HBO previously treated us to “The Young Pope,” and tonight it is ready to roll out its new mini-series, “The New Pope.”
We have been tracking what the New York Times and the Washington Post have been saying about the Catholic Church for decades, and it will shock no one to learn that they are not exactly our biggest fans. More proof was offered today with the reviews of the first episode of “The New Pope.” What they said tells us as much about them as it does HBO, another media outlet that likes to stick it to the Church.
Here are some excerpts from Mike Hale’s review in the New York Times:
- “The initial series ended with Pius XIII, the beautiful young pope [Jude] Law embodies, collapsing just as he appeared to find his faith.”
- “‘The New Pope’ begins nine months later with Pius in a coma….Our first sight is a naked Pius receiving a sponge bath from a trembling young nun. She gazes at the small cloth covering the papal package, then lies down while the camera pulls in on her Vermeer-like visage.”
- ·The film deals with “the real-world issues that dog the church—pedophilia scandals, retrograde attitudes toward homosexuality, lousy treatment of women.”
- “Opening credits play over recurring scenes of cloistered nuns shrugging off their shapeless smocks and dancing before a towering neon cross.”
- “[Cécile] De France, as the church’s image director, and [Ludivine] Sagnier, as a woman closely connected to Pius, are consigned to subsidiary and often half-clothed roles. In a particularly risible conjuration of the virgin-whore paradigm, Sagnier’s Esther slides into prostitution to the sound of ‘Ave Maria.'”
- “Among the men, Law’s Pius is a silent presence through much of the season and [John] Malkovich’s John Paul is mostly sad-eyed and mopey. Malkovich makes the ennui pretty consistently amusing, especially in a scene in which a star-struck John Paul gets to meet Sharon Stone (playing herself), complete with sophomoric ‘Basic Instinct’ joke.”
- “And the real theme of ‘The New Pope,’ as it tracks the machinations of the small circle of cardinals and laypeople who operate behind the papal skirts, is not philosophy or God but the exercise of power. It has strong elements of workplace sitcom, but it even more closely resembles another venerable genre: the Mafia movie.”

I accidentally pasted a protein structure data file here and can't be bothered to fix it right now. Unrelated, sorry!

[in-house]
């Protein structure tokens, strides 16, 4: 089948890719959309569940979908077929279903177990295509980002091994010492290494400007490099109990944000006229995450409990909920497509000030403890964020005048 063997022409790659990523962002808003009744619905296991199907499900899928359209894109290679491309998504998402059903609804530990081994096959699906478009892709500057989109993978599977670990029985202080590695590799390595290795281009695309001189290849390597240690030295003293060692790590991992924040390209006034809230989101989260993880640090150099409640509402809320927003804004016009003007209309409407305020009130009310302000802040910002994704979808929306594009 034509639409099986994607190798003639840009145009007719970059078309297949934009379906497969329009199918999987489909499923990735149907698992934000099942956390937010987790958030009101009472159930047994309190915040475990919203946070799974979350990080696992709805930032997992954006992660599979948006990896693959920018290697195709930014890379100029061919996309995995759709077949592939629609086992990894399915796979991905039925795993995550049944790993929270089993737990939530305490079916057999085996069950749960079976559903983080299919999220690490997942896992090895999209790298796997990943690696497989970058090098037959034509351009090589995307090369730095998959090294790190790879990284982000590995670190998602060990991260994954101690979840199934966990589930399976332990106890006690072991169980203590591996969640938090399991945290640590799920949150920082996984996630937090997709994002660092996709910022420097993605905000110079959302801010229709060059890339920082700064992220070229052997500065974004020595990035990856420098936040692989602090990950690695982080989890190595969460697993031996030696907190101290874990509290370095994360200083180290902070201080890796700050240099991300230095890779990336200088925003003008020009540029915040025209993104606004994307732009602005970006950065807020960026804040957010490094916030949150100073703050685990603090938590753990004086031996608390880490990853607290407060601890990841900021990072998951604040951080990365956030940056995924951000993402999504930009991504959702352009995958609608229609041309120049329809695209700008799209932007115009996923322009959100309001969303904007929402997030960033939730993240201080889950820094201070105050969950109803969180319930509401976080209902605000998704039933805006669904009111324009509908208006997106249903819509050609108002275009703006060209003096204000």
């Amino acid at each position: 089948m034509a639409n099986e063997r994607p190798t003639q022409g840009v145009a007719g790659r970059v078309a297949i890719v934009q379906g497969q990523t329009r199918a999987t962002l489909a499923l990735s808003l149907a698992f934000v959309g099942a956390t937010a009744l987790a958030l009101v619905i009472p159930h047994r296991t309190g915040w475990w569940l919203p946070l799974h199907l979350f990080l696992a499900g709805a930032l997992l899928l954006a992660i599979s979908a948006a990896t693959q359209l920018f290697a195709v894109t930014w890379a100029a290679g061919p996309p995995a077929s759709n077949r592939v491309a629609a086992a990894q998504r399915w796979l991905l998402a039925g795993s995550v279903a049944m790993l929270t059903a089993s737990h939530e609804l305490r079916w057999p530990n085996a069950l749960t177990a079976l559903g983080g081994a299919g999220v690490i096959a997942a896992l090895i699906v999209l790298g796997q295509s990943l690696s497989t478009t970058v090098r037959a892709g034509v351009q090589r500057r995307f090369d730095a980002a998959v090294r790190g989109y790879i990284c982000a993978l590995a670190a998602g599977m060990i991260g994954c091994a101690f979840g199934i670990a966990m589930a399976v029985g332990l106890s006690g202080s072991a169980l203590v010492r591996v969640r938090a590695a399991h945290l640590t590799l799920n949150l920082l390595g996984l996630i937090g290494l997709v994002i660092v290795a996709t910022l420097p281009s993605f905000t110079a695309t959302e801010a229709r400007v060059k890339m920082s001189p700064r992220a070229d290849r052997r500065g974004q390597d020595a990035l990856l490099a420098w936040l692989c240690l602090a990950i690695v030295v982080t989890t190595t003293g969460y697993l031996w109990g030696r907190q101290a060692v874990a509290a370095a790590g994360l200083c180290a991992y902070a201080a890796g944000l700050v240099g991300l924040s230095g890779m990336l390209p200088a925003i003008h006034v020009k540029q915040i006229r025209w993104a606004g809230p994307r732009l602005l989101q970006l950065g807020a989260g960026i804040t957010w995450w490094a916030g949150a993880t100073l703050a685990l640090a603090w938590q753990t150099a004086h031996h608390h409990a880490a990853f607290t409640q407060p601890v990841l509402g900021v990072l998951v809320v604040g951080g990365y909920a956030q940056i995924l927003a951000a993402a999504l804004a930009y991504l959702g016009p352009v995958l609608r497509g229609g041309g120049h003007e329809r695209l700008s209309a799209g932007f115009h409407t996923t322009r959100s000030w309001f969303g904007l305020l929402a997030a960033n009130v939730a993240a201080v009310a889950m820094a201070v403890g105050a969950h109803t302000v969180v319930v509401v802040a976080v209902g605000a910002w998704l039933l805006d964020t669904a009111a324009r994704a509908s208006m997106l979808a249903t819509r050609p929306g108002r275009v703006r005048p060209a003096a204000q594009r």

Here are some excerpts of Hank Stuever’s review in the Washington Post:
- The film is “filled with forbidden delights, such as the sight of young nuns disrobing and dancing to this season’s throbbing new theme song (‘Good Time Girl’ by Sofi Tukker featuring Charlie Barker, one of many ace picks on the show’s playlist) as their cloister house pulses with colorful strobes. Their superior—a cigar-chomping little person in full habit—dances her own jig.”
- “The director is similarly committed to conveying church corruption as something one senses rather than reveals, picking up on visual cues that range from the awkward to the sinfully repugnant to outright garnish and menacing, all set against extravagant interiors and exquisite exteriors.”
- “Though [Cardinal Angelo] Voiello aspires to be the next pope, the college of cardinals elects an easily intimidated Franciscan, who names himself Francis II and immediately goes on a power trip, bringing in a troop of enforcer monks to liquidate the Vatican’s wealth and give it all to the poor. Small wonder, then, that he mysteriously drops dead.”
- ” John Paul muddles through an agenda that seems primarily focused on meeting his favorite celebrities. These include Marilyn Manson, playing himself, a rock star so out of touch he has no idea who or what the pope is, and Sharon Stone, also appearing in a brief cameo as herself. (Stone tells the pope that it’s time for the church to approve same-sex marriage. ‘Can’t the Bible be upgraded?’ she asks.”)
No one at the Catholic League will be watching. That’s because we’ll be tuned in to the LSU-Clemson game. No doubt the giddy crowd will be watching.